In Book 4 of the Neapolitan Novels, The Story of the Lost Child we find Elena back in the old neighborhood in Naples living upstairs from Lila and her partner Enzo who run a business teaching Basic computer language. Elena finds living near Lila stimulating enough that she begins writing again. Sometimes it almost seems that without Lila Elena might not have been so successful. Lila is passionate about the Naples neighborhood and the people they have known since childhood.
For a while the cultural changes, the revolution of ideas around the role of the worker and the role of women in Italy and, indeed, the world had excited Elena and kept her busy writing, but as the movements calmed down and the excitement died down Elena had been flailing for new subject matter and her finances were dwindling. Back in Naples, she was inspired to write about the things Lila talked to her about. She betrayed a promise she had made to her friend that she would not write about her. Did this lead to the things that happened to the two friends? You will have to judge for yourself. Lila has a certain mental illness that attacks her from time to time that I have not previously mentioned. She still manages to command some power in the neighborhood, but one wonders how much her failures and her successes are affected by her periodic mental imbalances?
Here is Lila talking about the Solaras brothers who consider the neighborhood their person crime fiefdom and who have their fingers in every business, legal and illegal. Now that Elena has exposed them she is nervous about retribution.
“She [Lila] cited the experience of the earthquake, for more than two years she had done nothing except complain of how the city had deteriorated. She said that since then she had been careful never to forget that we are very crowded beings, full of physics, astrophysics, biology, religion, soul, bourgeoisie, proletariat, capital work, profit, politics, many nervous phrases, many unharmonious, the chaos inside and the chaos outside. So calm down she said laughing, what do you expect the Solaras to be. Your novel is done. You wrote it, you rewrote it, being there was evidently useful to you, to make it true, but now it’s out and you can’t take it back. The Solaras are angry? So what. Michele threatens you? Who gives a damn. There could be another earthquake at any moment, even stronger. Or the whole universe could collapse. And then what is Michele? Nothing. And Marcello is nothing. The two of them are merely flesh that spouts out threats and demands for money.”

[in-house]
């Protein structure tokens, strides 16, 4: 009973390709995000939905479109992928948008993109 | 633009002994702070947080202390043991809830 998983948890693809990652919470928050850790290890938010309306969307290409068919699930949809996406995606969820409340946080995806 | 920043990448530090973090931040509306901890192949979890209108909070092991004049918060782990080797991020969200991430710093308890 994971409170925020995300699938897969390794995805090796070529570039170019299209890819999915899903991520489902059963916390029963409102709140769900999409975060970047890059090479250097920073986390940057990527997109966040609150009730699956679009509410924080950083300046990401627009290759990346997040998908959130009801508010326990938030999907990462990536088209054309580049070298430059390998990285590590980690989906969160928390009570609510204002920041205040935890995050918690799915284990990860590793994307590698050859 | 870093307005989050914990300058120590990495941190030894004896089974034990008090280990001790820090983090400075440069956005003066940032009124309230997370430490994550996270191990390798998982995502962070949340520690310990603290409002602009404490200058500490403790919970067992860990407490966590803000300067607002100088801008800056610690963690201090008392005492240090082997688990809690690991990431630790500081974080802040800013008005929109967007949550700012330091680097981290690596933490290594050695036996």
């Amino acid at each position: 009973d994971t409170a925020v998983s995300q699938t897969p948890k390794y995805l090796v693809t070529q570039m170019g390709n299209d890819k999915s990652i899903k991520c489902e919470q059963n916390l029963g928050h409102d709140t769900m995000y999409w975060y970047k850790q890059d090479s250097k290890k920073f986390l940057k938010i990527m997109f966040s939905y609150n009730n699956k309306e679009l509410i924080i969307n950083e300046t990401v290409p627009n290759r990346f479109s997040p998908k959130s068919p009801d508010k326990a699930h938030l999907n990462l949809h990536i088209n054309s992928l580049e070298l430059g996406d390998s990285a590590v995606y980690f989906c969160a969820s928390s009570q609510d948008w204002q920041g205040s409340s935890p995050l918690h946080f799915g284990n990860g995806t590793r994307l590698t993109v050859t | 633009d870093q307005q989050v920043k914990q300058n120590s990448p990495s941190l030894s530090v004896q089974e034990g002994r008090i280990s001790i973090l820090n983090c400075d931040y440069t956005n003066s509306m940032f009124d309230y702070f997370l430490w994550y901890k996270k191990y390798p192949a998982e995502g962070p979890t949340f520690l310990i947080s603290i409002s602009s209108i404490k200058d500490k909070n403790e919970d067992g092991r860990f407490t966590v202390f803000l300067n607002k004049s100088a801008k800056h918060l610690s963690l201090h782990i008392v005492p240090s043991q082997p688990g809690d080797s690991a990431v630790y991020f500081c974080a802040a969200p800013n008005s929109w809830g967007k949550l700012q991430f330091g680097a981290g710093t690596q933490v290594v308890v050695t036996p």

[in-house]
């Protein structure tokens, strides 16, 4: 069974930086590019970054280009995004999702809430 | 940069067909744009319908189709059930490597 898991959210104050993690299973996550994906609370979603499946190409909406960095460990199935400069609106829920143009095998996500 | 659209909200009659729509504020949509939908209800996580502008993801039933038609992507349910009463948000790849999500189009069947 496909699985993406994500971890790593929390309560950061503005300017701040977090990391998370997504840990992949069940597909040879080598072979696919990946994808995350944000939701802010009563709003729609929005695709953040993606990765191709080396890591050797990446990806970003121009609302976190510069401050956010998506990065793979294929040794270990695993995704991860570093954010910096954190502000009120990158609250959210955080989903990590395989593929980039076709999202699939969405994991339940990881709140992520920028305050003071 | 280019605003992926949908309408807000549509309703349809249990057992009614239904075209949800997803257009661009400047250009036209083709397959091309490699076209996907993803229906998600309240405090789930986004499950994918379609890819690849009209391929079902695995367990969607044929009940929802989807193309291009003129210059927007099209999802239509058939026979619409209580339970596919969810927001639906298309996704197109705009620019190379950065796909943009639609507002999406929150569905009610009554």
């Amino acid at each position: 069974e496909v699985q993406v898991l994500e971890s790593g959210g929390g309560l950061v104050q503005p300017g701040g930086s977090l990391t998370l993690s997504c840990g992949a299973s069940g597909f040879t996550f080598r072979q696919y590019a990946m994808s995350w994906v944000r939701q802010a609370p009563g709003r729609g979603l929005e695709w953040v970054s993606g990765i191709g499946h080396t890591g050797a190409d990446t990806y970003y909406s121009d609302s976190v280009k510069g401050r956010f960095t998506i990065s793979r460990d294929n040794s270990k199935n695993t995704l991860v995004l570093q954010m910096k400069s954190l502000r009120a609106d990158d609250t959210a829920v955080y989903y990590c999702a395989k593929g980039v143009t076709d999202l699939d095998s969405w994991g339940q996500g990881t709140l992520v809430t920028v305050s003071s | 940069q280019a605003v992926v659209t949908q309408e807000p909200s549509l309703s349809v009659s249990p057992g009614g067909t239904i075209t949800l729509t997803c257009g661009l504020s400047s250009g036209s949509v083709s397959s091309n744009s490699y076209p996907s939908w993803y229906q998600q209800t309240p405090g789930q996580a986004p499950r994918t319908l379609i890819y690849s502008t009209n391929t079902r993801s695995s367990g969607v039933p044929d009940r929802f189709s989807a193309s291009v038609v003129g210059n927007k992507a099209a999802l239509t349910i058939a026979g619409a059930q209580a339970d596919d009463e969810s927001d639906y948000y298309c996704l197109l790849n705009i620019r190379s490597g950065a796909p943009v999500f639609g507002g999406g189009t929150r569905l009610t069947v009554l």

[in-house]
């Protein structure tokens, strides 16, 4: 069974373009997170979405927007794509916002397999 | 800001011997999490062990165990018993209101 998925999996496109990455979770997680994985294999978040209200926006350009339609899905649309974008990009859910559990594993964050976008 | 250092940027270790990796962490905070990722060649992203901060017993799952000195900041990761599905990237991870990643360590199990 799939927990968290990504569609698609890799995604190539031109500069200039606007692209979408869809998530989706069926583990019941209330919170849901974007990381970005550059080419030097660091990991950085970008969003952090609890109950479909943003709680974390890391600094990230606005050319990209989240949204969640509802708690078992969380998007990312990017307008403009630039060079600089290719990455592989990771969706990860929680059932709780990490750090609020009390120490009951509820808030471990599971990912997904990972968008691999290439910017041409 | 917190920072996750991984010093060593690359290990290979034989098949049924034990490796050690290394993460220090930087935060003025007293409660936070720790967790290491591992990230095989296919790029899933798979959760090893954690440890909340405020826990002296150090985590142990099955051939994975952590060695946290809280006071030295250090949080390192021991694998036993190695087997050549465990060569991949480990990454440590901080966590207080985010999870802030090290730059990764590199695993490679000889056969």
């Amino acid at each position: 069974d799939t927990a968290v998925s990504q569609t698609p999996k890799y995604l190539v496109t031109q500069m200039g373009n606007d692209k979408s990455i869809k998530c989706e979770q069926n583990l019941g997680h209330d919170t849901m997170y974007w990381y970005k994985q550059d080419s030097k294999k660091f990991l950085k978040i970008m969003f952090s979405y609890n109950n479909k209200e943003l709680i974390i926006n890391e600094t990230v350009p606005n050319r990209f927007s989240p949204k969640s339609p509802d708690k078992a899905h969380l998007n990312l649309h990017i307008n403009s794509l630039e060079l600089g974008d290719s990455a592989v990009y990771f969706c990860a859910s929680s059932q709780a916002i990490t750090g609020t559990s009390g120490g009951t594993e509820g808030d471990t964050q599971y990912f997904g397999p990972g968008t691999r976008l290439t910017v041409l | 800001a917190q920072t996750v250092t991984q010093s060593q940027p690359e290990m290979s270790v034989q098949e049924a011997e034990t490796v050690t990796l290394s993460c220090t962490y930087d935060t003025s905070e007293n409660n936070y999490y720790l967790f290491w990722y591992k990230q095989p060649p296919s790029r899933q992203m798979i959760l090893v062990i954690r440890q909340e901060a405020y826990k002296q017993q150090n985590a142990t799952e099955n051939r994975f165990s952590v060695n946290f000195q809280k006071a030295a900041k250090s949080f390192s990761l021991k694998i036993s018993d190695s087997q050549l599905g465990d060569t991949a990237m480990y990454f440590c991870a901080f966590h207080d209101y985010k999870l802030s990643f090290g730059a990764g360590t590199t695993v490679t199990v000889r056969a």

Later we hear Elena’s disillusionment (although she claims it is Lila’s) with human societies, social change and human nature:
“To be born in that city. I went so far as to write once, thinking not of myself but of Lila’s pessimism, is to be useful for only one thing: to have always known, almost instinctively, what today, with endless fine distinctions everyone is beginning to claim: that the dream of unlimited progress is in reality a nightmare of savagery and death.”
The things Elena has observed from Naples and from Italy have led her to basically discard socialism, communism, and capitalism at least exclusively and individually as models for an economy that will not bring out the worst in people.
By Nancy Brisson
But while Elena is convinced of the brutality and filth of human interactions, Lila, who with her insider knowledge of that human filth and chaos that surrounds her in Naples, with the bitterness of a woman who lost a chance to study and perhaps rise above, as a mom who has lost her child, Lila is reading and writing on her own to remove the human tarnish from the beautiful landmarks of Naples and is showing us the beauty that people also create.
I cannot tell you about the lost child, but I have spent quite a while in and near Naples and, while I can’t say that I always enjoyed it, it has been “real”, a true gift to the reader of a generation of life in a poor corner of Naples. Don’t even pretend if you read Elena Ferrante’s Neapolitan Books that these things only happen in Naples.